The long road of decriminalization
The Justice Department has decided not to fight 20 states and the District of Columbia over laws they have adopted, in contradiction to federal law, to decriminalize medicinal and recreational marijuana use.
Attorney General Eric Holder characterized the decision as establishing priorities for use of limited resources. Indeed, those resources should be used to fight criminal conduct rather than legal conduct in states that have adopted the new laws, usually by referendum.
If the DOJ had decided to take on the laws in court, it likely would have won because federal laws generally supersede state or local laws when they conflict.
The decision, while making sense as a practical matter, leaves unanswered some of the national-level problems that will arise from legal pot use in some states.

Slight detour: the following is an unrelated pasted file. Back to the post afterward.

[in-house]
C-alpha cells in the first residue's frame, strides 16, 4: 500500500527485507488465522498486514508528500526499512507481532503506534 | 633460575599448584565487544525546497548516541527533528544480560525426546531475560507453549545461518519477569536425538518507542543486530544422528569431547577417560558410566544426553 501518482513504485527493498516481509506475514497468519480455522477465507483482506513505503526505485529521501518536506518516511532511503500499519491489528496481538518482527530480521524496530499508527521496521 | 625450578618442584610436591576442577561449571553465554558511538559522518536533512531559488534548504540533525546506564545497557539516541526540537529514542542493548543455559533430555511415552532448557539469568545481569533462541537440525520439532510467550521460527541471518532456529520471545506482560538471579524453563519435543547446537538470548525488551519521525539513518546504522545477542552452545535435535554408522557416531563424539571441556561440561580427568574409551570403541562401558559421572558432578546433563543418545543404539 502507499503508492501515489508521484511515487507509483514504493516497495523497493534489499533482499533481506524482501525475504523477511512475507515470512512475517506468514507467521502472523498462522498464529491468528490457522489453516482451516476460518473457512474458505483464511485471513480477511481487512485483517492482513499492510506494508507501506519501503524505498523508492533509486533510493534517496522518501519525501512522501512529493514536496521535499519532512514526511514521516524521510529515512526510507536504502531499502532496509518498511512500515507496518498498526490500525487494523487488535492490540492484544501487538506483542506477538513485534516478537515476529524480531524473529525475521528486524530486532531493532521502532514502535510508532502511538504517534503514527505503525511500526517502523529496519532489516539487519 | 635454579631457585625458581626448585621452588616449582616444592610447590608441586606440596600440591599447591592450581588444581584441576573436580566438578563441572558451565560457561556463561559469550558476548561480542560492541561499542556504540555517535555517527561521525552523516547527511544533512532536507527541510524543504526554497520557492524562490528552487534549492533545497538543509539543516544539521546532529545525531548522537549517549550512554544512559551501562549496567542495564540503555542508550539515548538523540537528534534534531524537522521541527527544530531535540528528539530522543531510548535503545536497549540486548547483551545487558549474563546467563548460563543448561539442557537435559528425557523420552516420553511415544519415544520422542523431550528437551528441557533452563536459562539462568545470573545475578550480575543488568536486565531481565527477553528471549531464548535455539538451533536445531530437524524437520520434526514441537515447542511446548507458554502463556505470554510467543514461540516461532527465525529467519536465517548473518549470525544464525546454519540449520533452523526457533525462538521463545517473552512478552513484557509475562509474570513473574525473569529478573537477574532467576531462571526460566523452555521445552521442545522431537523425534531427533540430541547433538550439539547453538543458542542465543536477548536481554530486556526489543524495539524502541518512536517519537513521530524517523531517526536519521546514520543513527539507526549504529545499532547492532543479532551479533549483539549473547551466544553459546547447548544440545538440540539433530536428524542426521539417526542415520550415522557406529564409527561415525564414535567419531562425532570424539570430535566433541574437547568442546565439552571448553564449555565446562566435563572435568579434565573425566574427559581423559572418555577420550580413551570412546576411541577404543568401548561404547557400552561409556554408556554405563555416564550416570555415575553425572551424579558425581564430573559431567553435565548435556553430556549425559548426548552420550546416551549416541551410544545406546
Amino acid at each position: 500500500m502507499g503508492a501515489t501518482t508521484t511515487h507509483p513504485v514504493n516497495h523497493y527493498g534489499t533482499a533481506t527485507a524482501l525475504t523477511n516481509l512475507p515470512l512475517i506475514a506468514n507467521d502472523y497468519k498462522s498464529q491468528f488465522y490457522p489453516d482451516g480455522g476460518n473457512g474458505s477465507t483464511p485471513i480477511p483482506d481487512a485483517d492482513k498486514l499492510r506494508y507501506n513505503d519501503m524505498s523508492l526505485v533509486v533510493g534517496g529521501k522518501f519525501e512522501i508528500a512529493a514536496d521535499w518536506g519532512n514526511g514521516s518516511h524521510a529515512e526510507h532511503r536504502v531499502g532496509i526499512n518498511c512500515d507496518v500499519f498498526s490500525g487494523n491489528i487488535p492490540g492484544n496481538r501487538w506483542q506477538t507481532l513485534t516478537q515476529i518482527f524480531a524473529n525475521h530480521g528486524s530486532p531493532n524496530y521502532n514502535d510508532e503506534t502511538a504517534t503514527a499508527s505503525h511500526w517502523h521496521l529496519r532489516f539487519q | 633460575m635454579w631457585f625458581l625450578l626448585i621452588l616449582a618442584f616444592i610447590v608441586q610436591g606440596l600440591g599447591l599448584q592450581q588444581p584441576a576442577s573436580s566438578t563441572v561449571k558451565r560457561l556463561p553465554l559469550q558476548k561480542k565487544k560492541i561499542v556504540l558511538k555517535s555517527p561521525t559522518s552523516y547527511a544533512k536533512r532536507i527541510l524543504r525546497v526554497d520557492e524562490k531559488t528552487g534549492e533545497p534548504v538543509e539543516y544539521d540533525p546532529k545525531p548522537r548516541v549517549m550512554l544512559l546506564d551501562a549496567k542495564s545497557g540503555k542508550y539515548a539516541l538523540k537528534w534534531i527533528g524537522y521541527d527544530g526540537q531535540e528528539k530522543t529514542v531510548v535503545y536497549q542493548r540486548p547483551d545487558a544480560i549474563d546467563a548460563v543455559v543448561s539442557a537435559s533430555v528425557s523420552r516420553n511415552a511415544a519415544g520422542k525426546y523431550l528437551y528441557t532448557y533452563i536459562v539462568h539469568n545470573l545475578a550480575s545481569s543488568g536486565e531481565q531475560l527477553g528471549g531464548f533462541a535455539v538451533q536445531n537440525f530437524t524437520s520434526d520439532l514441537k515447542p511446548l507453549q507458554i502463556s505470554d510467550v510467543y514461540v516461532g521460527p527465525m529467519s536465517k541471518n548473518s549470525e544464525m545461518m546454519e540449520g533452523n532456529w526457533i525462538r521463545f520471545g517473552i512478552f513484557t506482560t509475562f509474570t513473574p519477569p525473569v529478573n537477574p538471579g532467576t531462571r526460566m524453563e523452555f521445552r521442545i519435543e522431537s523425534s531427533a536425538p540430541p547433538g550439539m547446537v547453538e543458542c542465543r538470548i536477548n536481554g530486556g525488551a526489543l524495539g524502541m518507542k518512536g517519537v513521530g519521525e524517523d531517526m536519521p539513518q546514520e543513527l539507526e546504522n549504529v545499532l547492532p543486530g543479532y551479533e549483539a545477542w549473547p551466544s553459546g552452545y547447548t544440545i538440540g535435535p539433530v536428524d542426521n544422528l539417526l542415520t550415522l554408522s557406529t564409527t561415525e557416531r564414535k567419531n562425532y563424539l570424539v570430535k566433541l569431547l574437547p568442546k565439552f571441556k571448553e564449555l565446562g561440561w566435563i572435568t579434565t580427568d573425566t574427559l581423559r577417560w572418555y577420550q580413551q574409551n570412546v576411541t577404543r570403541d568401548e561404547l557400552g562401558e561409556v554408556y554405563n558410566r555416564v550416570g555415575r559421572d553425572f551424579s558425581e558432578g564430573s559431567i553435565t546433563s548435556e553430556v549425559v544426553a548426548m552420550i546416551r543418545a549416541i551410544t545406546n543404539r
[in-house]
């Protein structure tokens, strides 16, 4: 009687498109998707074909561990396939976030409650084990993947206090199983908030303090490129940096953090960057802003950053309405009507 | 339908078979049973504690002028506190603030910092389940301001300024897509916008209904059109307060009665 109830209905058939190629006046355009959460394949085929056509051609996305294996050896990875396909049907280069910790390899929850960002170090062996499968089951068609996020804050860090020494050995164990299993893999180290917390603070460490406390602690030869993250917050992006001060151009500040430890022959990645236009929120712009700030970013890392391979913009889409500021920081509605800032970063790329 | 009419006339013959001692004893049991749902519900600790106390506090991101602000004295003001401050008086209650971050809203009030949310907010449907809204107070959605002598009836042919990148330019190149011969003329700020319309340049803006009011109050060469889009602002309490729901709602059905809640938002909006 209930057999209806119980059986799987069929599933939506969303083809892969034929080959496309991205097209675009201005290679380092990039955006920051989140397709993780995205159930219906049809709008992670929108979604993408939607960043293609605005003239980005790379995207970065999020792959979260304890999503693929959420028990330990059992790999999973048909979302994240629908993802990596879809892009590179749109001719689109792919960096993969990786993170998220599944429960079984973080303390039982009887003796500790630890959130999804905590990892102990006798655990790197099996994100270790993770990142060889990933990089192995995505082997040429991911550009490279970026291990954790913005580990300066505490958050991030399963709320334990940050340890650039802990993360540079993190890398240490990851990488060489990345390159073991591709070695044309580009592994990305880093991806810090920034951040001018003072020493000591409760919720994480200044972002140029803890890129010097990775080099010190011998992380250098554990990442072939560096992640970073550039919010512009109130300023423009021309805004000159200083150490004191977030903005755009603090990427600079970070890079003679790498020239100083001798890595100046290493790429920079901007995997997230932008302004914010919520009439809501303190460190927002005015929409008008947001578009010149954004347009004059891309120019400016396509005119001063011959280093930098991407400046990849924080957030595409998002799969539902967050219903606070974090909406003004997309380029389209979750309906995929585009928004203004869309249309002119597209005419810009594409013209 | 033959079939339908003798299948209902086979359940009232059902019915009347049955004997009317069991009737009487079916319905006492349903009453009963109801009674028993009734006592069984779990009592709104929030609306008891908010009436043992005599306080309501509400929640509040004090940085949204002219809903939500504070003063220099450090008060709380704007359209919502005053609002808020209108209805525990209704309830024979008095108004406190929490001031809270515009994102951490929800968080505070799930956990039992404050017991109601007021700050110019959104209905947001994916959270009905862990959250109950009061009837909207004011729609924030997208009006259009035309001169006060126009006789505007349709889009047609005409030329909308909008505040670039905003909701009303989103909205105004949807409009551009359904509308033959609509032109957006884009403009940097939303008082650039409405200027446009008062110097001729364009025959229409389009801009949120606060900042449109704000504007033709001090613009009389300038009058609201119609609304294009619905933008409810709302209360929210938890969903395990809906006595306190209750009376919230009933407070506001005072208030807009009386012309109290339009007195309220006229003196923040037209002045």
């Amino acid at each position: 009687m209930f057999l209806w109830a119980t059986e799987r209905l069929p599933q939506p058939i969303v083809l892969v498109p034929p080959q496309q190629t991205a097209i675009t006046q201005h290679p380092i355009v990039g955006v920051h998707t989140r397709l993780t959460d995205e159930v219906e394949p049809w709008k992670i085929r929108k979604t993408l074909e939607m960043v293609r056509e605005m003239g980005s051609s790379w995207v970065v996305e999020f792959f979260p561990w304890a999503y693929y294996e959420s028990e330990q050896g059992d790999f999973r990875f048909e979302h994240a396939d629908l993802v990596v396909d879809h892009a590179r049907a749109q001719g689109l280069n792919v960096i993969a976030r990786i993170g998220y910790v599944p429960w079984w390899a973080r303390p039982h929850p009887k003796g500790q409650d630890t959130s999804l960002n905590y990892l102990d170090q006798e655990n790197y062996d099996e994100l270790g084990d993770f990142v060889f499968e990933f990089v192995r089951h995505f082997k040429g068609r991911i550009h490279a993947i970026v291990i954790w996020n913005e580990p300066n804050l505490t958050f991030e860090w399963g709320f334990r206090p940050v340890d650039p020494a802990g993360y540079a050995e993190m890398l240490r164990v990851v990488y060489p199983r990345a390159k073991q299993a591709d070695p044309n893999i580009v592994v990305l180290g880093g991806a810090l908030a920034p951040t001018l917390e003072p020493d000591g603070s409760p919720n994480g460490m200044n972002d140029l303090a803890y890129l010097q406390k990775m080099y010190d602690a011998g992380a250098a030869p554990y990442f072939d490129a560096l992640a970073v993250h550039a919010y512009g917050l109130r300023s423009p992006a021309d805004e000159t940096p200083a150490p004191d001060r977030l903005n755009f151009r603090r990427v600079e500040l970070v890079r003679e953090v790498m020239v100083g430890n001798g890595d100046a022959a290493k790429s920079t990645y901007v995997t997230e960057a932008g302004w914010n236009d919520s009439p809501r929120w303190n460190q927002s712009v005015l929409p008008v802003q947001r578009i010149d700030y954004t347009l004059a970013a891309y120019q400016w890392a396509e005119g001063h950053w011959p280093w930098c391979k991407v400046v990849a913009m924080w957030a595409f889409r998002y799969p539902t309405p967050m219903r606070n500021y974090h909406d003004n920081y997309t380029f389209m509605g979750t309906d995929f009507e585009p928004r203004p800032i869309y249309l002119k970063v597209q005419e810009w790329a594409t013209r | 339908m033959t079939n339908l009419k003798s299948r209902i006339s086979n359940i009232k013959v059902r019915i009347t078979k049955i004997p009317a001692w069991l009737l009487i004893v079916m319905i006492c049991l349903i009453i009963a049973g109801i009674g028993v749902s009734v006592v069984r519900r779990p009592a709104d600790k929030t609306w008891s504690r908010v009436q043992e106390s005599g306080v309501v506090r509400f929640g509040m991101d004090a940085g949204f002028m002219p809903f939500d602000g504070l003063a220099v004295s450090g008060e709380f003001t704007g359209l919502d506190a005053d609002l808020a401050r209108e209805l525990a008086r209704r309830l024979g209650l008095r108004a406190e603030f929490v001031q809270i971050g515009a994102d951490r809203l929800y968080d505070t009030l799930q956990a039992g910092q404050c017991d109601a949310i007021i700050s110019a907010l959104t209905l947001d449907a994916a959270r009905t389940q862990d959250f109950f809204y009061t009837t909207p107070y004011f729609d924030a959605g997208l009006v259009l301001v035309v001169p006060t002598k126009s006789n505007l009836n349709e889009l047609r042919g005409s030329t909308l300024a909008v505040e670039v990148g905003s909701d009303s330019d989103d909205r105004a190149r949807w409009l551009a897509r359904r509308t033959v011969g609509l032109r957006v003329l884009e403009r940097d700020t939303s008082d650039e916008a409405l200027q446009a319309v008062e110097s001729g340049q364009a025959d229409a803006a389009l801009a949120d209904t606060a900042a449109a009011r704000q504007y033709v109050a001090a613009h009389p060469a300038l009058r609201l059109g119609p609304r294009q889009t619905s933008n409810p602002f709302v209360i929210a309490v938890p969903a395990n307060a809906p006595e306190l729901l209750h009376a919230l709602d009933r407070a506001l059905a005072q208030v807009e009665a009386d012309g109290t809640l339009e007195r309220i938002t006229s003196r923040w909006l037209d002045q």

For example, what happens if a worker in another state is fired for a positive drug test after legally smoking pot in Colorado or Washington? And, while the DOJ will not fight in-state use, what happens when legally purchased pot is transported across state lines? What protections are in place to prevent legally produced marijuana, like legally produced cigarettes or alcoholic beverages, from becoming illegal black market contraband?
For now the DOJ decision spares the government the cost of litigation, but it doesn't resolve the many issues underlying the evolution of state-by-state pot laws. Eventually, they will have to be resolved at the federal level.